Parents in adult psychiatric care and their children: a call for more interagency collaboration with social services and child and adolescent psychiatry
- Afzelius M, Östman M, Råstam M, Priebe G
- Parents in adult psychiatric care and their children: a call for more interagency collaboration with social services and child and adolescent psychiatry
- Nord J Psychiatry
- DOI: 10.1080/08039488.2017.1377287
- Parental mental illness; child-focused intervention; children; interagency collaboration; psychiatric services.
Background: A parental mental illness affects all family members and should warrant a need for support.
Aim: To investigate the extent to which psychiatric patients with underage children are the recipients of child-focused interventions and involved in interagency collaboration.
Methods: Data were retrieved from a psychiatric services medical record database consisting of data regarding 29,972 individuals in southern Sweden and indicating the patients' main diagnoses, comorbidity, children below the age of 18, and child-focused interventions.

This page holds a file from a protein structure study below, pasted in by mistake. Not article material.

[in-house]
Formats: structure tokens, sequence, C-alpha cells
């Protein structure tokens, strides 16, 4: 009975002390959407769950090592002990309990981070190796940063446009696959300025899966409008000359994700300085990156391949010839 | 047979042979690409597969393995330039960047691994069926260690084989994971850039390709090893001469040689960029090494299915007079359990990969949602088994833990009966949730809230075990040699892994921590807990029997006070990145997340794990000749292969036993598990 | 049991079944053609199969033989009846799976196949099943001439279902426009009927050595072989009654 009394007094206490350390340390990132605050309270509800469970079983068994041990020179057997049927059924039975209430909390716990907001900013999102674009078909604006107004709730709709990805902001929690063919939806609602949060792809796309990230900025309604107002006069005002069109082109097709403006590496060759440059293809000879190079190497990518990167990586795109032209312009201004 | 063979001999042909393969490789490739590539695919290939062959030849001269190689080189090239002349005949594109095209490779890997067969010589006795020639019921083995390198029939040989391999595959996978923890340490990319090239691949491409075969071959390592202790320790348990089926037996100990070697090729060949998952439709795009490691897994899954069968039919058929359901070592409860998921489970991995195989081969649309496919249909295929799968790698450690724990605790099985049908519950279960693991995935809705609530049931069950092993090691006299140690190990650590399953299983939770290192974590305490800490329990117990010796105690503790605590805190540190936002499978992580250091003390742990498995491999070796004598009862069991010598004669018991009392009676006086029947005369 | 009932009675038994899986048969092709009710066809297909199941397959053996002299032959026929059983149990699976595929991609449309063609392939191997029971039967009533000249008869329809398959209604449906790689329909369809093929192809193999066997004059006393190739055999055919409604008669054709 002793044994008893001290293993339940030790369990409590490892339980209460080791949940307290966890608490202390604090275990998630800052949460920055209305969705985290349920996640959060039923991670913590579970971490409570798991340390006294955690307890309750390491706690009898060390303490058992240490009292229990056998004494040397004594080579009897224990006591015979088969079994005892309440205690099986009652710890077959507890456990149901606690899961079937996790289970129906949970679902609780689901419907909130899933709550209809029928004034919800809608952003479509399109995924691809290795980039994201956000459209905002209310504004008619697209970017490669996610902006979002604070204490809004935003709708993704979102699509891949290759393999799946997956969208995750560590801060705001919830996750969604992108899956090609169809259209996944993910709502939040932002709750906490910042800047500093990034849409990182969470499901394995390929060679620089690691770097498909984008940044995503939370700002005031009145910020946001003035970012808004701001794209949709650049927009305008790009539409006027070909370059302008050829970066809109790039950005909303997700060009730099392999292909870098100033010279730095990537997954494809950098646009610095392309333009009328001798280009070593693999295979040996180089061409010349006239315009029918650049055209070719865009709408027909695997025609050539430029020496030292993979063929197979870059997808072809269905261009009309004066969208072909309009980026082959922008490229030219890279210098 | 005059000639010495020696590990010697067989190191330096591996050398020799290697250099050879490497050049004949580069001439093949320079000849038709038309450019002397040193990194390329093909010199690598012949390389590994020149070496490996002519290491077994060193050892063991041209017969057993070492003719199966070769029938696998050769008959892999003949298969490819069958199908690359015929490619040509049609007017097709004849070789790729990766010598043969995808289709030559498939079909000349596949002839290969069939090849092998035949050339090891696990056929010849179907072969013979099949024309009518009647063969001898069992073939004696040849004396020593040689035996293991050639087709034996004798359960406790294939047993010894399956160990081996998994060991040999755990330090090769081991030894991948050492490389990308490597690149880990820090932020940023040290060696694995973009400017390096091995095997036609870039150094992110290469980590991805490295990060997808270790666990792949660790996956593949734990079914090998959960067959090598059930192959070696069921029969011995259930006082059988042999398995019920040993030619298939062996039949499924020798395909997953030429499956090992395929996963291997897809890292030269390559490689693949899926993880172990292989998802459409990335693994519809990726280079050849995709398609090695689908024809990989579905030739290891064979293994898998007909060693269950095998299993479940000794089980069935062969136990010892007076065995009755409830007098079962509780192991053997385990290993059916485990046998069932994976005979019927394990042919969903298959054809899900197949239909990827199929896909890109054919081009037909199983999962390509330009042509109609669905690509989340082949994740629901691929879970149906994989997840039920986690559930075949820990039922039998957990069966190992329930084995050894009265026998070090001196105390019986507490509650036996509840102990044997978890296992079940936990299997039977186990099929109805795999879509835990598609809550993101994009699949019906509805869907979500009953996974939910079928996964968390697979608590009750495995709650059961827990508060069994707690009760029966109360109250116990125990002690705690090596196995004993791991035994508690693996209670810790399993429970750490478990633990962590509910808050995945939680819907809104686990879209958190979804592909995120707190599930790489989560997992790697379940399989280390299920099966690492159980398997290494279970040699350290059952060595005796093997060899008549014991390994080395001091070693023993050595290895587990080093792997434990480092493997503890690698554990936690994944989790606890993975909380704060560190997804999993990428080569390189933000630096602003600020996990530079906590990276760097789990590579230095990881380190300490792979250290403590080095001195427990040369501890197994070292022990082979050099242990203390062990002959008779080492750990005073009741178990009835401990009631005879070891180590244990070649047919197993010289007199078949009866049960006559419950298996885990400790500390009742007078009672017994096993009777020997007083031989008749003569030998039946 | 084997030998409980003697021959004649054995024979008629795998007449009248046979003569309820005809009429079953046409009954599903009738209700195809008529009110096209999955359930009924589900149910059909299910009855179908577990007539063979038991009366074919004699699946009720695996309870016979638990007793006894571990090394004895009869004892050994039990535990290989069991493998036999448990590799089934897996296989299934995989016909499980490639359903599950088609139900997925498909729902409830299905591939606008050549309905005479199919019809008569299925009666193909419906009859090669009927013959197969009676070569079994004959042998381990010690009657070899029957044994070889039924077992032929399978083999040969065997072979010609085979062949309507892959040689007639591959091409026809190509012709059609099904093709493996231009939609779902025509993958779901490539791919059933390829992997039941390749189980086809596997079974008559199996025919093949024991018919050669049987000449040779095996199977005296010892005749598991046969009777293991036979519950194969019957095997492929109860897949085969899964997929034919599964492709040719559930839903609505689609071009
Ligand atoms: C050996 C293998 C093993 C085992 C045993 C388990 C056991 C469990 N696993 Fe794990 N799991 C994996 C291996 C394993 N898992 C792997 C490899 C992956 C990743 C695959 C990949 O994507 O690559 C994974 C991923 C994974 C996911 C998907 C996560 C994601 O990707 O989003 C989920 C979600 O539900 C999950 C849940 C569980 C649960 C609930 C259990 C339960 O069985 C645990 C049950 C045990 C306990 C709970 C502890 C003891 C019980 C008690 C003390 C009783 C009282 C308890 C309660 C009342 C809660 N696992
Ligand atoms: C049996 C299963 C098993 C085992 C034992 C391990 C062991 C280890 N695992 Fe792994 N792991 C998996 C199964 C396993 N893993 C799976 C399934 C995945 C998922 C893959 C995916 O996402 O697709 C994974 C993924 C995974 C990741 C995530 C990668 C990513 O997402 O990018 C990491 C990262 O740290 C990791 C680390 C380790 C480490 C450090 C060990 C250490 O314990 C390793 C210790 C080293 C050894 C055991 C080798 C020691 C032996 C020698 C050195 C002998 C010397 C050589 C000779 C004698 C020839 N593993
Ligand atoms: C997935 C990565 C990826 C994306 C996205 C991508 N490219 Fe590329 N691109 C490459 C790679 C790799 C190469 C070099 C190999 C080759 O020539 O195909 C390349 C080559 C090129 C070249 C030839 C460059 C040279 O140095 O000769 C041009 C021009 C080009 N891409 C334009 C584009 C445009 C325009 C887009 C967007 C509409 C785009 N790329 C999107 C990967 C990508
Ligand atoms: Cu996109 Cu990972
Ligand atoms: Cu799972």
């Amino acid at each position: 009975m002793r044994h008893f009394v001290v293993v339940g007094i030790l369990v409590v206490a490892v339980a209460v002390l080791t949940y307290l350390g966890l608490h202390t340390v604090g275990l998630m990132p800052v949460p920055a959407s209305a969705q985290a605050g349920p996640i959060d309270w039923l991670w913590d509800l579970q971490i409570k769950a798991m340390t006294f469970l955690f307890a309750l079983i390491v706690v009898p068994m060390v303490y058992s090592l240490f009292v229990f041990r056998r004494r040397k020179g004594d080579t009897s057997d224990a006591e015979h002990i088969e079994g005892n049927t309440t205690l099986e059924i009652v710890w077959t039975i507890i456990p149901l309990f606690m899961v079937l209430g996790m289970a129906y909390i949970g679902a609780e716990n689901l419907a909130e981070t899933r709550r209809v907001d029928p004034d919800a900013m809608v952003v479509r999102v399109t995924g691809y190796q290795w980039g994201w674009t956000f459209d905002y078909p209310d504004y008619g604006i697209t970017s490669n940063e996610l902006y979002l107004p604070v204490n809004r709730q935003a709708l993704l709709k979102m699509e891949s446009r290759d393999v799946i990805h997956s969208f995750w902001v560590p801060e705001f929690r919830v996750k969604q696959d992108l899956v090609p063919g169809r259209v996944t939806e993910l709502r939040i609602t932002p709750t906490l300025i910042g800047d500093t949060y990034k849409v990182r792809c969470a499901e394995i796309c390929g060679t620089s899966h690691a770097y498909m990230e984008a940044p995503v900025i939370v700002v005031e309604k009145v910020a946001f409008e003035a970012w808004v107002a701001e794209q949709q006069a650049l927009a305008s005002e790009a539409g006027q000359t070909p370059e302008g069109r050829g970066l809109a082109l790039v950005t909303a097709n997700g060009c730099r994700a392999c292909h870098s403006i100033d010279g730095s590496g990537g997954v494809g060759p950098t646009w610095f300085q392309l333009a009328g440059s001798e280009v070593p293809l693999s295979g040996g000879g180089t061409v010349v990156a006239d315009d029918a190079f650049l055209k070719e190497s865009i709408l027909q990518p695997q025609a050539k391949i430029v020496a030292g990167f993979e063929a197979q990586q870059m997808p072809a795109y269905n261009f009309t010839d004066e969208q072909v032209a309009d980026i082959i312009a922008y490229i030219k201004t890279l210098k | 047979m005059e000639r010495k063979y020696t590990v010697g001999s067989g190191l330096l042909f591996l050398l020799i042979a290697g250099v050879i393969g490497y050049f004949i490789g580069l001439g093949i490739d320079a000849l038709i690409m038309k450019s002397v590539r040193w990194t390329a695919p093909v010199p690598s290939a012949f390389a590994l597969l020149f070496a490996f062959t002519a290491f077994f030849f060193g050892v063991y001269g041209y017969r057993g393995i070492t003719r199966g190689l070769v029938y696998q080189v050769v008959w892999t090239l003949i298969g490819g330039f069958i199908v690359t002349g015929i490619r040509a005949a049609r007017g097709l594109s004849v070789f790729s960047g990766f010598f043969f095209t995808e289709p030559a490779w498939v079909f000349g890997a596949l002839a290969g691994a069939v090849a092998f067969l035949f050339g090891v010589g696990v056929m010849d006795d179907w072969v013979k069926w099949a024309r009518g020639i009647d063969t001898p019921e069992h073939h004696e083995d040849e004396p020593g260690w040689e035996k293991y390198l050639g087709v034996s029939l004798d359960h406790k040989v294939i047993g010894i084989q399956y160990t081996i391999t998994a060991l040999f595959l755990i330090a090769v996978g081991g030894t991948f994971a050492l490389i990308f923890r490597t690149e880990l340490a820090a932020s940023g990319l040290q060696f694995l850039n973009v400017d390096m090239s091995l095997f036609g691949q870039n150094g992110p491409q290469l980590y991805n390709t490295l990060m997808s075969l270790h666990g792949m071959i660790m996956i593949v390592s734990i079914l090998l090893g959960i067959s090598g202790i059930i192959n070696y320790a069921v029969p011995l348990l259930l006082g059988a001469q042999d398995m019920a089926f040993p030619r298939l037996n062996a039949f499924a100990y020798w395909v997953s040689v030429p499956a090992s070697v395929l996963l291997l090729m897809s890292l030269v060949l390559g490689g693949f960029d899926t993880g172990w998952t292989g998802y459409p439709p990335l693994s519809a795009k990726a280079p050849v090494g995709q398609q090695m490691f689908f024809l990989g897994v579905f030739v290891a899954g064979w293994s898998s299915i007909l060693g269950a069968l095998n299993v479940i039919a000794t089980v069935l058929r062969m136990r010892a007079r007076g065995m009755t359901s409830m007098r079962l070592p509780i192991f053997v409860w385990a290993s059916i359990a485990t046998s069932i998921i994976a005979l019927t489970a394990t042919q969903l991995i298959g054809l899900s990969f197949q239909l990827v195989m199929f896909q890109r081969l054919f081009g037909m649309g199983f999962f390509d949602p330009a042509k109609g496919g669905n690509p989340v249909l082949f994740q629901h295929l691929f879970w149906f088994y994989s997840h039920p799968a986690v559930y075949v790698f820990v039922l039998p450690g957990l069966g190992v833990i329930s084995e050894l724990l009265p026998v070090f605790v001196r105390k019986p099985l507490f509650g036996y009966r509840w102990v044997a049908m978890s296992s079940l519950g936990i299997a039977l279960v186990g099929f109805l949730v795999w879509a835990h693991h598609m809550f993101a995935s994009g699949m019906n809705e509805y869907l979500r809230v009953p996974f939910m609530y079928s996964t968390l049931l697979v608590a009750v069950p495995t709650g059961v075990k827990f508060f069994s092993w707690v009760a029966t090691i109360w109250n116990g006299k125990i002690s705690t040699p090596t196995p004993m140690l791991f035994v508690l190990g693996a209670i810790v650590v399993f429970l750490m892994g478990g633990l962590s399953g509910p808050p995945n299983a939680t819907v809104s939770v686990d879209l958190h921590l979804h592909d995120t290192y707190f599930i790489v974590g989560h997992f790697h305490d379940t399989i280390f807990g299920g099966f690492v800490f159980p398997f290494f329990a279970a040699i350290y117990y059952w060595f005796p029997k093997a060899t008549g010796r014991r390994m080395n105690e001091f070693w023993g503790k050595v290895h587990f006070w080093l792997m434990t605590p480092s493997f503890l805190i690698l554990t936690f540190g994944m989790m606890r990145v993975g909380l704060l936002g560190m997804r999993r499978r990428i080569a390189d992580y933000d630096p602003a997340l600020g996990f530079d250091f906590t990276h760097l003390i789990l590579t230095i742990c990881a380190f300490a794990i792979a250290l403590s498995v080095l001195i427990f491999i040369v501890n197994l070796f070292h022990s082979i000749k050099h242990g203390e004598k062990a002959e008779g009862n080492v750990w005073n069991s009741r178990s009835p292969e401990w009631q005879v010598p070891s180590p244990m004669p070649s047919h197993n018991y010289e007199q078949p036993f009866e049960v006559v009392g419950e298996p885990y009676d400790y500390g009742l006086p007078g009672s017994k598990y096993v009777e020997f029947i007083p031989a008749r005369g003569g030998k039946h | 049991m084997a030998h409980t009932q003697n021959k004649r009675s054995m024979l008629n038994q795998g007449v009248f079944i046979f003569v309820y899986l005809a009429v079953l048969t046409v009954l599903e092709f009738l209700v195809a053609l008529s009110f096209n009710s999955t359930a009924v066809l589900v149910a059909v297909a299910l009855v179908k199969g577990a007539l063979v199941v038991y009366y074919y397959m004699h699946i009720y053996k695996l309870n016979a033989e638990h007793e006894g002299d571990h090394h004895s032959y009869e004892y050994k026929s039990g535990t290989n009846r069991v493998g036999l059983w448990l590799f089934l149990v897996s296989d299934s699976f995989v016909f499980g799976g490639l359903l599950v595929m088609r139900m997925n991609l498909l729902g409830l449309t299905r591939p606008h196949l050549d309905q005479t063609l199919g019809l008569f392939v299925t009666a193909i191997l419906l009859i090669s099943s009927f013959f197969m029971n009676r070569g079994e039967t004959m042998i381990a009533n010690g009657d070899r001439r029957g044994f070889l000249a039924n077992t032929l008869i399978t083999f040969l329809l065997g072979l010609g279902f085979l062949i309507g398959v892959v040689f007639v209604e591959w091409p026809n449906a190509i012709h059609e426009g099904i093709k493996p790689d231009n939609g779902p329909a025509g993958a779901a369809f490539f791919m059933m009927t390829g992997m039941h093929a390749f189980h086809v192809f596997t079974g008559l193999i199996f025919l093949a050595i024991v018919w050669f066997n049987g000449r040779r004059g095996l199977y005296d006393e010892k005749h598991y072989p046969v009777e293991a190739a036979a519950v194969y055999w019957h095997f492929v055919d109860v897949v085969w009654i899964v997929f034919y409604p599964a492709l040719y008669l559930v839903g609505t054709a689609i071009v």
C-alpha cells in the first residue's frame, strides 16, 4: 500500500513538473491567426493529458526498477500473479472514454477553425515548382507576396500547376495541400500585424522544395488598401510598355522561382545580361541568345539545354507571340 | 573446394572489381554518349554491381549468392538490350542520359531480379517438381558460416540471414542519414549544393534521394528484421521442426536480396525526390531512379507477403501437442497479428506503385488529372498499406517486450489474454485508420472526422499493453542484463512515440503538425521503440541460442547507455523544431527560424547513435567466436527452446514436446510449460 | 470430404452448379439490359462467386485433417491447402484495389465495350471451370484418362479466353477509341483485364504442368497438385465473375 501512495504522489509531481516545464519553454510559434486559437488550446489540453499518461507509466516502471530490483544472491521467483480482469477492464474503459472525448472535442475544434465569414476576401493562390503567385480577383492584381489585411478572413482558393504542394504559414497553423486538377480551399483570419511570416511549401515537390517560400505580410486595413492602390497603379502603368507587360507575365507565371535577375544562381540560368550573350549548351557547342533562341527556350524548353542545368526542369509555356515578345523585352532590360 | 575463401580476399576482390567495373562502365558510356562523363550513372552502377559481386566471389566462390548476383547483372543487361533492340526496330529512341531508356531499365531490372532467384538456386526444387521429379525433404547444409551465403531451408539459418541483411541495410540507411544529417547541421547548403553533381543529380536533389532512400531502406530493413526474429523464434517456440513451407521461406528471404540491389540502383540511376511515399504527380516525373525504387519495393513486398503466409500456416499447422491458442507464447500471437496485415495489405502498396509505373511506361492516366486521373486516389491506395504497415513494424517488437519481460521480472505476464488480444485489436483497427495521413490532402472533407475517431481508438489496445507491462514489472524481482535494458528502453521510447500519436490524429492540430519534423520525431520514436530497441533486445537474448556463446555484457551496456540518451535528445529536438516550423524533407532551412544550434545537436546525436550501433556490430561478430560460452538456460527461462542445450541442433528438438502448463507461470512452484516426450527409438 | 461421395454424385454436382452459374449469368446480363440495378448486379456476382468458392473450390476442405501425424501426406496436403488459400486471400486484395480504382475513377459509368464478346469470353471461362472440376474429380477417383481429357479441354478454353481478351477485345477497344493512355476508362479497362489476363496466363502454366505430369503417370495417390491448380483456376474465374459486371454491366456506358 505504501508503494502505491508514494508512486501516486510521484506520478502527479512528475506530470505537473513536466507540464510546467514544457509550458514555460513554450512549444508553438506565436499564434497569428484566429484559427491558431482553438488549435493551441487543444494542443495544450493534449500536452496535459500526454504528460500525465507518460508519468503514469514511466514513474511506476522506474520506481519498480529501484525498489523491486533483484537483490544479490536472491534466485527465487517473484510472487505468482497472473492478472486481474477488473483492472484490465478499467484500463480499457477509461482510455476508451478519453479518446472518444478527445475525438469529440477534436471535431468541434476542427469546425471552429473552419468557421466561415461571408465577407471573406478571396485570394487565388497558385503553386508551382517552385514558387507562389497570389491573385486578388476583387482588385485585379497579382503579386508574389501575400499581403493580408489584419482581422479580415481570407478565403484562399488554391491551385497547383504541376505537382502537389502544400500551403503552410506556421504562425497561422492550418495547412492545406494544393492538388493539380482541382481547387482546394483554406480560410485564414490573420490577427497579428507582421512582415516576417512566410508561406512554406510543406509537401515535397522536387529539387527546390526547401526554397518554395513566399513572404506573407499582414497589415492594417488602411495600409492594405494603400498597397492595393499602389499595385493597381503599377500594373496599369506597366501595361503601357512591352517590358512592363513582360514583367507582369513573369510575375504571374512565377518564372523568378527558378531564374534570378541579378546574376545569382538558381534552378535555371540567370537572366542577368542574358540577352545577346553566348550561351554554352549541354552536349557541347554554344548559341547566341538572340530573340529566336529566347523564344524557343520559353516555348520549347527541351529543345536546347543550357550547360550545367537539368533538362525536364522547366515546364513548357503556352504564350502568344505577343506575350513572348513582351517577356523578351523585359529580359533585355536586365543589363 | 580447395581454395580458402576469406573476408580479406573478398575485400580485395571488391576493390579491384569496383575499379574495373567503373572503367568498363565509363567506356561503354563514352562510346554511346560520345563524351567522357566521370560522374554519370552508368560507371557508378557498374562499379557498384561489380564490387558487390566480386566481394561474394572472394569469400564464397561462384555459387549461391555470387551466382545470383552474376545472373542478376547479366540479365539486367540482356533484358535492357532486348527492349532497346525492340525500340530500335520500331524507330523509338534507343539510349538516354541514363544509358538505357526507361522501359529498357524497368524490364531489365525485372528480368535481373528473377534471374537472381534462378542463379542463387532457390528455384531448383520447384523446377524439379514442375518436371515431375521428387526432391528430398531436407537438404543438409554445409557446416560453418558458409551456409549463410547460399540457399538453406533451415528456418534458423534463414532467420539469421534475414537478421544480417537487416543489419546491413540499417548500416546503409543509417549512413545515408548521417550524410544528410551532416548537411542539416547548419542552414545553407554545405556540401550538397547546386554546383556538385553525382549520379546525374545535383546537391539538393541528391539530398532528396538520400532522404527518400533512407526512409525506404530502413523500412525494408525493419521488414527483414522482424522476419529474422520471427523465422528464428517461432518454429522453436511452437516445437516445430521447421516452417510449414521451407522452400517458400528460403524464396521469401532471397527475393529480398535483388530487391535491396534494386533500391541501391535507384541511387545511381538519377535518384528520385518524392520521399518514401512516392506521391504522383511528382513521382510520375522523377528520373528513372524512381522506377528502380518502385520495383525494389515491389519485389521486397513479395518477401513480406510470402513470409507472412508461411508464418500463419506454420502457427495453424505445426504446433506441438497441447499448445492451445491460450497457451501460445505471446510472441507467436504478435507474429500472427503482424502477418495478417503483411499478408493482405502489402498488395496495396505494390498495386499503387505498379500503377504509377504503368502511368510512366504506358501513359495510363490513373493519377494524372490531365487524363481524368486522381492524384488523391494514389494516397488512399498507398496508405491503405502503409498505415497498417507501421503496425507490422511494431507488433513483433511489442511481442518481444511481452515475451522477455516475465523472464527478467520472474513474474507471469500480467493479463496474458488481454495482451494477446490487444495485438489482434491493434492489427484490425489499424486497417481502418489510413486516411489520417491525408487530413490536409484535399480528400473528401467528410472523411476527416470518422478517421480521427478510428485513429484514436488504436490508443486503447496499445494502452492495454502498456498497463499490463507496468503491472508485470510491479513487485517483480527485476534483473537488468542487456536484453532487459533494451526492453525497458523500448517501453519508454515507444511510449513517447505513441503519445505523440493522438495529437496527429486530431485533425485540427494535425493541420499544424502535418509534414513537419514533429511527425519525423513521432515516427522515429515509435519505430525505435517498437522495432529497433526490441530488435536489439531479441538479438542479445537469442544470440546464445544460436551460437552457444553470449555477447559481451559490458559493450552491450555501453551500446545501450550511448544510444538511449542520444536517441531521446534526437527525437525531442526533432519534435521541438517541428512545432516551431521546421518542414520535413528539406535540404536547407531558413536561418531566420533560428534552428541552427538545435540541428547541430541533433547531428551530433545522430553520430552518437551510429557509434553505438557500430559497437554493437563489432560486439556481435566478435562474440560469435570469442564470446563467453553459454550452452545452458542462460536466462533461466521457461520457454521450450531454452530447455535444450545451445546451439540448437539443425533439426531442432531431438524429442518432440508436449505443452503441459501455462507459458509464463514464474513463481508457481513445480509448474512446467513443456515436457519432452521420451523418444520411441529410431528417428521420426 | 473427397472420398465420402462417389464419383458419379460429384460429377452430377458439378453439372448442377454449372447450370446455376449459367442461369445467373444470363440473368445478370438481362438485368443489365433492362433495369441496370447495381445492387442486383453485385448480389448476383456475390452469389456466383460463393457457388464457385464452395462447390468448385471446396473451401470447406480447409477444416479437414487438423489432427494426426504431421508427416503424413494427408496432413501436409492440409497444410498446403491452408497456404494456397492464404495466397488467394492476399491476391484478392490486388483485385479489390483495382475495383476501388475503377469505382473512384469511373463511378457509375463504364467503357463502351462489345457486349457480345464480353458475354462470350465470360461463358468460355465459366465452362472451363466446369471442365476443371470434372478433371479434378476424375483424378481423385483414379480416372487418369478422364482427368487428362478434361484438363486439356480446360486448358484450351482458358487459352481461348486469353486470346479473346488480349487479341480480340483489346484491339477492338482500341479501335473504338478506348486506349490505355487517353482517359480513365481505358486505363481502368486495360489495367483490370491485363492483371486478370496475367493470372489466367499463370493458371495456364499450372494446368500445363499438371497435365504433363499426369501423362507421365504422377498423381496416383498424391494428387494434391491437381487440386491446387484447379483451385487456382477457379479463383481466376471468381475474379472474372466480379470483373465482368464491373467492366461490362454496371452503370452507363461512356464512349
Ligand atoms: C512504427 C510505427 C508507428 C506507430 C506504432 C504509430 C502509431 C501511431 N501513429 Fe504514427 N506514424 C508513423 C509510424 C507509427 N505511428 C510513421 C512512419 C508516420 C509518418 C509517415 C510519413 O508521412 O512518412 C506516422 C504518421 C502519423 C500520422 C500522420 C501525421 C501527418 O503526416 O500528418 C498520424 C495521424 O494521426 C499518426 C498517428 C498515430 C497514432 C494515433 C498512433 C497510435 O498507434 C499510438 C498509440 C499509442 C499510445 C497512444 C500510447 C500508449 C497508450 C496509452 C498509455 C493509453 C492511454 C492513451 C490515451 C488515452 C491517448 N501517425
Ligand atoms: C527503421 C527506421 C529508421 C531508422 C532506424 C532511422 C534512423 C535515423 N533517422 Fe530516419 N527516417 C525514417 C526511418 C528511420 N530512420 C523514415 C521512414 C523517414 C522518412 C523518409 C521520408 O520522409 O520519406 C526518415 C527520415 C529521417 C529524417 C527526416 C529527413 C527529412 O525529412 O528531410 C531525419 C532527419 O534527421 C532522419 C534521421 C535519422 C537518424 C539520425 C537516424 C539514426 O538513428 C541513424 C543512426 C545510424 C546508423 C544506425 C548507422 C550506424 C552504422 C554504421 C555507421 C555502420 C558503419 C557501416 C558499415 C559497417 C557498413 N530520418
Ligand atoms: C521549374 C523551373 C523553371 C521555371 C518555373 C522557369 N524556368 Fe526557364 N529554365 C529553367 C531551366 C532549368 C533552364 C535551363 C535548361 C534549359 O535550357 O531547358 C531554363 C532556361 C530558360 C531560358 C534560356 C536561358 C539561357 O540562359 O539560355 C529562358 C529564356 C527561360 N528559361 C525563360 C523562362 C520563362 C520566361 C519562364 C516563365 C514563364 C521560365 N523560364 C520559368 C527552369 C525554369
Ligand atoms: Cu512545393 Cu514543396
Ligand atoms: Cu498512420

Results: Among the patients surveyed, 12.9% had registered underage children. One-fourth of the patients received child-focused interventions from adult psychiatry, and out of these 30.7% were involved in interagency collaboration as compared to 7.7% without child-focused interventions. Overall, collaboration with child and adolescent psychiatric services was low for all main diagnoses. If a patient received child-focused interventions from psychiatric services, the likelihood of being involved in interagency collaboration was five times greater as compared to patients receiving no child-focused intervention when controlled for gender, main diagnosis, and inpatient care.
Conclusions: Psychiatric services play a significant role in identifying the need for and initiating child-focused interventions in families with a parental mental illness, and need to develop and support strategies to enhance interagency collaboration with other welfare services.